"In the course of my work, I met with a theologian, Prof. (James Tibor) of the North Carolina University. We first talked about the sarcophagus with the inscription of 'James bar Joseph ahuy deJosua' and Tibor thought it came from some cave in Silwan. When I said I didn’t know, he asked if I think it came from the Talpiyot cave. I had not given him the details of the story then, but later, when I did, he almost fell off his chair.
"When we started looking for the cave, everyone was certain it was impossible to reach because new condominiums were built right on its mouth. One day, Tibor called me and said, 'you won't believe this. I was in Jerusalem and told Dr. Gibson about the cave, and he said he was one of those who studied it. I said it was a shame it no longer exists, and Gibson said that, though he was not there for 27 years, he remembers it was right under the balcony of some house and can be reached.' It was my turn to fall off my chair: first the statistics, then Bovon, and now the cave!"
The team arrived on site with Dr. Gibson. They knew that following the demands of the ultra-Orthodox, the caves were equipped with ventilation pipes so that the souls if the dead could move freely. They found the pipes and received the house owner's permission to inspect them. They sent most advanced optic fibers down that pipe, but it turned out shut. "It is clogged," a team member said. "I believe the contractors just stuck a pipe there to please the rabbis."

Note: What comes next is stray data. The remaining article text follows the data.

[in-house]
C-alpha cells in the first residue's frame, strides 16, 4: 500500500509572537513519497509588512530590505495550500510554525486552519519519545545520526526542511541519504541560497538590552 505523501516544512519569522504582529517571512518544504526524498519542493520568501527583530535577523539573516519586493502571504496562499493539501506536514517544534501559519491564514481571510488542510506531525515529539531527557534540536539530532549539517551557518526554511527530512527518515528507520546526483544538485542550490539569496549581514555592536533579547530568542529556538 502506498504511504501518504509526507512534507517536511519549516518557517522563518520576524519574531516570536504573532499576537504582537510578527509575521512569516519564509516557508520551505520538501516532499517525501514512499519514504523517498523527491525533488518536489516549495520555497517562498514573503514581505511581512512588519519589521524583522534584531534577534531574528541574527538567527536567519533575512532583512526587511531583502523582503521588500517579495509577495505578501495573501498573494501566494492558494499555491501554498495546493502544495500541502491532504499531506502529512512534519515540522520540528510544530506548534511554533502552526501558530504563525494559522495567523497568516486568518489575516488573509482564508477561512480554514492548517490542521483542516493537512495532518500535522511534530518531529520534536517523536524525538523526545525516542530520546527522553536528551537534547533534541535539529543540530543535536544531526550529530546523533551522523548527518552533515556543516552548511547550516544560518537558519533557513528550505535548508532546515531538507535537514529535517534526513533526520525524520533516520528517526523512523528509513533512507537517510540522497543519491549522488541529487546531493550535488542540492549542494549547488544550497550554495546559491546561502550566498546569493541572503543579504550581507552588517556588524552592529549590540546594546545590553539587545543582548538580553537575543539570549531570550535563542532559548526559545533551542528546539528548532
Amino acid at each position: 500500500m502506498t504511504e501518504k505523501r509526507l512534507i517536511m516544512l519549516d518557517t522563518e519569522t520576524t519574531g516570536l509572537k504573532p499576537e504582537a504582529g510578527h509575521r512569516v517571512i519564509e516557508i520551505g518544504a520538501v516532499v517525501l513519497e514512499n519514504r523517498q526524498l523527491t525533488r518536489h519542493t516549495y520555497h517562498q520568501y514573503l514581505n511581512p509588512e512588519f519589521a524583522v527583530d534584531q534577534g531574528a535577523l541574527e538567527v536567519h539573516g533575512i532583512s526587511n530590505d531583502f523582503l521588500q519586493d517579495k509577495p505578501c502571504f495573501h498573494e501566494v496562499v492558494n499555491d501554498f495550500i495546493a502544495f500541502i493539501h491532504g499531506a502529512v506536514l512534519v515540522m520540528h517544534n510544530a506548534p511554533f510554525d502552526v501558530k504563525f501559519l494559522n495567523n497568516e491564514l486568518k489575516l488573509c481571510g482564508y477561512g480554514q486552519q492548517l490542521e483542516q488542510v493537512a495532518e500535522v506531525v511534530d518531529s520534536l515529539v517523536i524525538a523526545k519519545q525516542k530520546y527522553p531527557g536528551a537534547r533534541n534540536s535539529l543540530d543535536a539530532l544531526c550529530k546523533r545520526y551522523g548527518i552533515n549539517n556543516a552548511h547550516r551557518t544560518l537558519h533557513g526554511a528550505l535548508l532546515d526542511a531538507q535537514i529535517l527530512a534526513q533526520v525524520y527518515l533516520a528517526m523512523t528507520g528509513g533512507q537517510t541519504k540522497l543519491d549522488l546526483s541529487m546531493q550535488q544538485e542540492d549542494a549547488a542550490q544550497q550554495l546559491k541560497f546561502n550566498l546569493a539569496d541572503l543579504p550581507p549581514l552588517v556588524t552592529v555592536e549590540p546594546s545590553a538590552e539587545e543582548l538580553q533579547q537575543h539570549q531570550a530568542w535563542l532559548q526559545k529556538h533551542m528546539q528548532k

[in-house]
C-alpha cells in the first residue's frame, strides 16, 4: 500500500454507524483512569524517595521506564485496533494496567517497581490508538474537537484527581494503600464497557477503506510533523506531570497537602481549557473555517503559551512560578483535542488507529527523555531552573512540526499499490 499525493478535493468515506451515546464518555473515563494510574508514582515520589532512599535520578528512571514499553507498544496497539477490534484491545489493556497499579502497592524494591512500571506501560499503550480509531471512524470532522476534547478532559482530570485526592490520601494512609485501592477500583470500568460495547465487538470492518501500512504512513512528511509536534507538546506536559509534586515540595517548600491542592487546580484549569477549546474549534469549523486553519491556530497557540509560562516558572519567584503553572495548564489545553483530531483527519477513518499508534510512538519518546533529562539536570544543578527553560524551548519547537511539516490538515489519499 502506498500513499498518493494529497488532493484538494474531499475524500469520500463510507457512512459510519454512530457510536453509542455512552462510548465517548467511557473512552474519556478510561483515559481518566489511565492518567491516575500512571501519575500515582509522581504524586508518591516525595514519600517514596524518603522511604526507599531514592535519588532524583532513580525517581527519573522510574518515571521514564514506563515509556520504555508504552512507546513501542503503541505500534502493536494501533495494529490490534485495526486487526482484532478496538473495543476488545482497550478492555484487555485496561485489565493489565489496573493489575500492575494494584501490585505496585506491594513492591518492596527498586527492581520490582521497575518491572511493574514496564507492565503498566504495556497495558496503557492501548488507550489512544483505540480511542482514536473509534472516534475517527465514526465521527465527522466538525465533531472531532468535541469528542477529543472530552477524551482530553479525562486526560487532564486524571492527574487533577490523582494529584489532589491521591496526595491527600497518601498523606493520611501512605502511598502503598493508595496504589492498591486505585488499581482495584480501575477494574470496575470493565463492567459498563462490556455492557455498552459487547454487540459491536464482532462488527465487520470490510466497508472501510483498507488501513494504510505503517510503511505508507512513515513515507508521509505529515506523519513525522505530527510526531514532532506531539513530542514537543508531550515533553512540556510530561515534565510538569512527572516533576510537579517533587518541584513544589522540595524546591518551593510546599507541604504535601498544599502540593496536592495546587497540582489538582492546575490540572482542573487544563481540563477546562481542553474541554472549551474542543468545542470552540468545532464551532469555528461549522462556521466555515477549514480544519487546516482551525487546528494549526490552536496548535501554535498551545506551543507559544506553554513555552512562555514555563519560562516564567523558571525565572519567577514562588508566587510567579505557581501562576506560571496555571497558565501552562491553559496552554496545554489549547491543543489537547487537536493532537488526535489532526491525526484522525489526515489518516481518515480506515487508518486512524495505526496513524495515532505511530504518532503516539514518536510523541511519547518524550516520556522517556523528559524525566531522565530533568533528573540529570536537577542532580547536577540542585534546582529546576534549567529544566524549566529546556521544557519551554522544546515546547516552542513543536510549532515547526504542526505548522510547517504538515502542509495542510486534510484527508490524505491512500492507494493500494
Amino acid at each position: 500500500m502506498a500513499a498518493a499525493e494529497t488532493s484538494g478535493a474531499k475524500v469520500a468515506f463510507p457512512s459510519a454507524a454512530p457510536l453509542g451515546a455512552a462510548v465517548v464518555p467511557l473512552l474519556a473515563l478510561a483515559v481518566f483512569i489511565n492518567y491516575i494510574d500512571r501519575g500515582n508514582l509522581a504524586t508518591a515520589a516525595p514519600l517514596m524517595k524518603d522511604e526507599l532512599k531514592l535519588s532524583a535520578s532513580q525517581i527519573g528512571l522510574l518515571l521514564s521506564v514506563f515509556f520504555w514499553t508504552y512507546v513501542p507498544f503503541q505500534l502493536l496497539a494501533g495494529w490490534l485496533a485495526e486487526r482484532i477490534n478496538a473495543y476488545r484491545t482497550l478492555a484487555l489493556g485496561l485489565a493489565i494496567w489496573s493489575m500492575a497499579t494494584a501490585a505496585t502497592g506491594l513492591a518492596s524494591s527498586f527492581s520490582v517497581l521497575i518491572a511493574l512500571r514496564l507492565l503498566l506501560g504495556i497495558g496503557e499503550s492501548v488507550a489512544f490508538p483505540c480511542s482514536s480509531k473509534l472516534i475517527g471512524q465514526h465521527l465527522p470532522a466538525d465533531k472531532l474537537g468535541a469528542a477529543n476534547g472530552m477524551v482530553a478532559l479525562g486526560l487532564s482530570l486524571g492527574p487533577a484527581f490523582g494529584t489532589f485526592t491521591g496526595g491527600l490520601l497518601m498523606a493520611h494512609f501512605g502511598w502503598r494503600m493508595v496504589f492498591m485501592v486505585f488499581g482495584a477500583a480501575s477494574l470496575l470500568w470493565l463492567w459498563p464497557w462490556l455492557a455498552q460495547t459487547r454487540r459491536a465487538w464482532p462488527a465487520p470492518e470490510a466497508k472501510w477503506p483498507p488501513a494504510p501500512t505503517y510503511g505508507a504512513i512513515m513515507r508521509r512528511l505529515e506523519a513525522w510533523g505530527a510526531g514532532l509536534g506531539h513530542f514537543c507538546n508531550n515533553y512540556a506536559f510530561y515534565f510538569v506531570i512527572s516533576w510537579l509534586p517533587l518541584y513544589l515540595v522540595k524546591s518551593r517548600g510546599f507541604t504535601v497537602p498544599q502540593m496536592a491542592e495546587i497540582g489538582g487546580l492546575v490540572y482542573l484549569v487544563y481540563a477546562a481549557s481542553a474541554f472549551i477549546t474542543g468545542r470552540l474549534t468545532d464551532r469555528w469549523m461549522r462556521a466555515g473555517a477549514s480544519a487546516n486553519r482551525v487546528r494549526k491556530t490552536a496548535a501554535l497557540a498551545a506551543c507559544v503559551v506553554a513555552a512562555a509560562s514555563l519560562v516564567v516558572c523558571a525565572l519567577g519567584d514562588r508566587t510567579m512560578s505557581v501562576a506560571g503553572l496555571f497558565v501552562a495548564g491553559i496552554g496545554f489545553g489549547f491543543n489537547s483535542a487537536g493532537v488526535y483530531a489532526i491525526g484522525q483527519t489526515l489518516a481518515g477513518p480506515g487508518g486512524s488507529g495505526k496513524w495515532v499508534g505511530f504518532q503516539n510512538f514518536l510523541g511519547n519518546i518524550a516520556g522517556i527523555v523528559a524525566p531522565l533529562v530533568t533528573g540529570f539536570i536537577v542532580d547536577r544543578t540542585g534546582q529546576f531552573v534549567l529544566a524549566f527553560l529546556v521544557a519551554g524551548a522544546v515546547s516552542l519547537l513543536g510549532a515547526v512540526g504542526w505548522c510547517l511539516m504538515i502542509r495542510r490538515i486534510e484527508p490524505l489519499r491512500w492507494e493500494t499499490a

Someone suggested we call a plumber. Time was pressing. The neighbors were becoming curious. Jacobovici, who wished to keep his inspection secret, urged his men to carry on. A plumber came and opened the pipe and now their advanced camera started sending pictures from six feet under. Jacobovici was shocked. "I have good news and bad news," he told his men. "The good news is that we reached an unknown cave with sarcophaguses inside that are intact, but the bad news is that this is not our cave."
And so they went looking for the other cave. Jacobovici and his people ran up and down that hill, when suddenly a blind woman approached them and said: "I know where that cave is. They built nothing over it. Children used to play in it, so they closed it."
"It was surreal," Jacobovici remembered. "That blind woman pointed us to the opening of the cave, where we found a cement piece attached to the stone. We lifted it, rolled the stone, and went in. The first thing I saw was Hebrew letters flying in the breeze we brought in."
It turned out that before the opening was sealed, the ultra-Orthodox used to 'bury' scripture there. Time and moisture made the paper crumble and when they opened the door, tiny pieces went flying in the sudden breeze.
The excited team members filmed and took pictures of the insides of the cave, until one of the neighbors called the Antiquity Authority, and an inspector came quickly, and ordered them to leave.
Now things became a bit more complicated. The Authority issued a court order against Jacobovici, forcing him to stay in Israel and he had a lot of explaining to do before the whole thing was settled.
"All in all," he said, "it was a one-time event. The authority was fully cooperative while we made the film, helping us with everything we asked." The team was allowed to inspect the sarcophaguses at all times, and it even removed some organic substance from Mariamene's and Josua's sarcophaguses for DNA tests.
"There were constant ups and downs. Many times we found ourselves in a dead-end and we were often frustrated. We were not sure how far we wanted to go with our tests. The DNA test, for example, was quite risky. It was a family tomb, so it may be assumed that Mariamene was buried there only because she was the wife of Jesus.